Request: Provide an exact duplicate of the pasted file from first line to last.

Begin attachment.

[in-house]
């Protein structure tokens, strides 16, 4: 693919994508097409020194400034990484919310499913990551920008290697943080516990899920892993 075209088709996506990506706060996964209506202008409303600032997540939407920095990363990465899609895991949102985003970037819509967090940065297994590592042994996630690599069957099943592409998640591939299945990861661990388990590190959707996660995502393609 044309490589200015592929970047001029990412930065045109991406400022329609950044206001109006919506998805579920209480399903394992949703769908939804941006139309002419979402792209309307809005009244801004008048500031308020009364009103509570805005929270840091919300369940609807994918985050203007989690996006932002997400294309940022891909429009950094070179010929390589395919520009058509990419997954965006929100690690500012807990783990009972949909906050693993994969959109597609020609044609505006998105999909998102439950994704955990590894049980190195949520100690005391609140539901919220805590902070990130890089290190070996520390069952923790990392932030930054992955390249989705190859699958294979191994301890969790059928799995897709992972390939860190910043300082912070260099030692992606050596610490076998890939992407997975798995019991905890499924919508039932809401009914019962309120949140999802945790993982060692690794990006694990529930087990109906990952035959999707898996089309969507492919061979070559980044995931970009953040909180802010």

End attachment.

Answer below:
[in-house]
């Protein structure tokens, strides 16, 4: 693919994508097409020194400034990484919310499913990551920008290697943080516990899920892993 075209088709996506990506706060996964209506202008409303600032997540939407920095990363990465899609895991949102985003970037819509967090940065297994590592042994996630690599069957099943592409998640591939299945990861661990388990590190959707996660995502393609 044309490589200015592929970047001029990412930065045109991406400022329609950044206001109006919506998805579920209480399903394992949703769908939804941006139309002419979402792209309307809005009244801004008048500031308020009364009103509570805005929270840091919300369940609807994918985050203007989690996006932002997400294309940022891909429009950094070179010929390589395919520009058509990419997954965006929100690690500012807990783990009972949909906050693993994969959109597609020609044609505006998105999909998102439950994704955990590894049980190195949520100690005391609140539901919220805590902070990130890089290190070996520390069952923790990392932030930054992955390249989705190859699958294979191994301890969790059928799995897709992972390939860190910043300082912070260099030692992606050596610490076998890939992407997975798995019991905890499924919508039932809401009914019962309120949140999802945790993982060692690794990006694990529930087990109906990952035959999707898996089309969507492919061979070559980044995931970009953040909180802010």